| WMU News
KALAMAZOO, Mich.—The Western Michigan University Department of Theatre is collaborating with the Black Arts and Cultural Center's Face Off Theater Company to bring to the public "Black Lives, Black Words" at 7:30 p.m. Sunday, Feb. 18, in York Arena Theatre located inside the Gilmore Theatre Complex on the main WMU campus. The event is free.
"Black Lives, Black Words" is an international artistic movement created by award-winning playwright Reginald Edmund. Edmund's goal for the movement is to empower artists of color to create community dialogue in answering the question, "Do black lives matter?" and explore black diaspora experiences through a series of original staged readings, spoken word poetry and music. WMU is the second university to host the performance. Other events have been produced internationally at theaters in Canada, England and in U.S. cities such as Chicago, Minneapolis, Baltimore and Toronto.
Local playwrights, poets and composers have been working on original pieces over the past few months and will collaborate with local directors and performers one week prior to the final performance. The final product will include six short plays and several spoken word poems, among them; "You're Gonna Learn Today" by Earlene McMichael, "Flood Gates" by Kendra Ann Flournoy, "Voices" arranged by Kendra Ann Flournoy, and previously written plays by Winsome Pinnock and Dominique Morisseau. Poems included are "Before You Knew You Were Black" by Tanisha Lynn Pyron, "The Murder of Kalief Browder" by Great Dane, "Dear Spectator" by Denise Miller, and an essay, "Black, I: In the Beginning" by Kai Harris.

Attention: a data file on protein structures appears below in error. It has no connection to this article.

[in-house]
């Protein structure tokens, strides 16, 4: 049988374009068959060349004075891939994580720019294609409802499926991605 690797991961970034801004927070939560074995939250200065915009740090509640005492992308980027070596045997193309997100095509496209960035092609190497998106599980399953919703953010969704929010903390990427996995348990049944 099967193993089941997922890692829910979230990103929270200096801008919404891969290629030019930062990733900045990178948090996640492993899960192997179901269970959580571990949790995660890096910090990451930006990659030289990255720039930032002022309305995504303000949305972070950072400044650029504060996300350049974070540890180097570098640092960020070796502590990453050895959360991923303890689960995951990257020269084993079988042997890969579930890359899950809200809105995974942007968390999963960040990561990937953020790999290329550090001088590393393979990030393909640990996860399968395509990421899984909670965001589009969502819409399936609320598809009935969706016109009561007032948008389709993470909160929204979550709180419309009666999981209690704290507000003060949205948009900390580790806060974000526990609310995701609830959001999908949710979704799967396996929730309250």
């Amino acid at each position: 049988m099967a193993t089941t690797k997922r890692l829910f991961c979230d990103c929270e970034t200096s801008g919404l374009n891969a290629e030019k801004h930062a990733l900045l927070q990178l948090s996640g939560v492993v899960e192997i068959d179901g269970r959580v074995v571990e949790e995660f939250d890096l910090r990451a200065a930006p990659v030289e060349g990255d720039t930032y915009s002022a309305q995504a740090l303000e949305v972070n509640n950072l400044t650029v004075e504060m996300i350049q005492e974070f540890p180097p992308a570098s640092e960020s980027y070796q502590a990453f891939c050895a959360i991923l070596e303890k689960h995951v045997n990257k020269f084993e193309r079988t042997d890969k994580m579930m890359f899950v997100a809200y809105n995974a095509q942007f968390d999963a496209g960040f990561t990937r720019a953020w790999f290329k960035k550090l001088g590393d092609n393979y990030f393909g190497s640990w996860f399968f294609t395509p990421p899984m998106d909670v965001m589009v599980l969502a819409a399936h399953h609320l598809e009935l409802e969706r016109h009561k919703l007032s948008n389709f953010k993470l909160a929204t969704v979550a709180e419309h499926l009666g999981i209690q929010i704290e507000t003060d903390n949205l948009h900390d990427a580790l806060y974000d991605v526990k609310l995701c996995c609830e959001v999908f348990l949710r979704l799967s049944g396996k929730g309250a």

Reginald Edmund is currently the founder and managing curating producer for Black Lives Black Words International Project, inspired by the #blacklivesmatter movement. He is a resident playwright at Tamasha Theatre in London, England and at Chicago Dramatists Theatre, an artistic associate at Pegasus Theatre-Chicago, and an artistic patriot at Merrimack Repertory Theatre. He was also a 2010-11 Many Voice Fellow with the Playwrights' Center. His play "Southbridge" was runner up for the Kennedy Center's Lorraine Hansberry and Rosa Parks National Playwriting Awards, and most recently named winner of the Southern Playwrights' Competition, the Black Theatre Alliance Award for Best New Play, and the Edgerton Foundation New American Play Award. His nine-play series titled "The City of the Bayou Collection" includes "Southbridge," "Juneteenth Street," "The Last Cadillac" and "All the Dying Voices" and were developed at esteemed theaters including Pegasus Theatre-Chicago, Boston Court Theatre, the Landing Theatre, the Playwrights’ Center, and more. Edmund received his bachelor's degree in theatre performance from Texas Southern University and his master's degree in playwriting from Ohio University.
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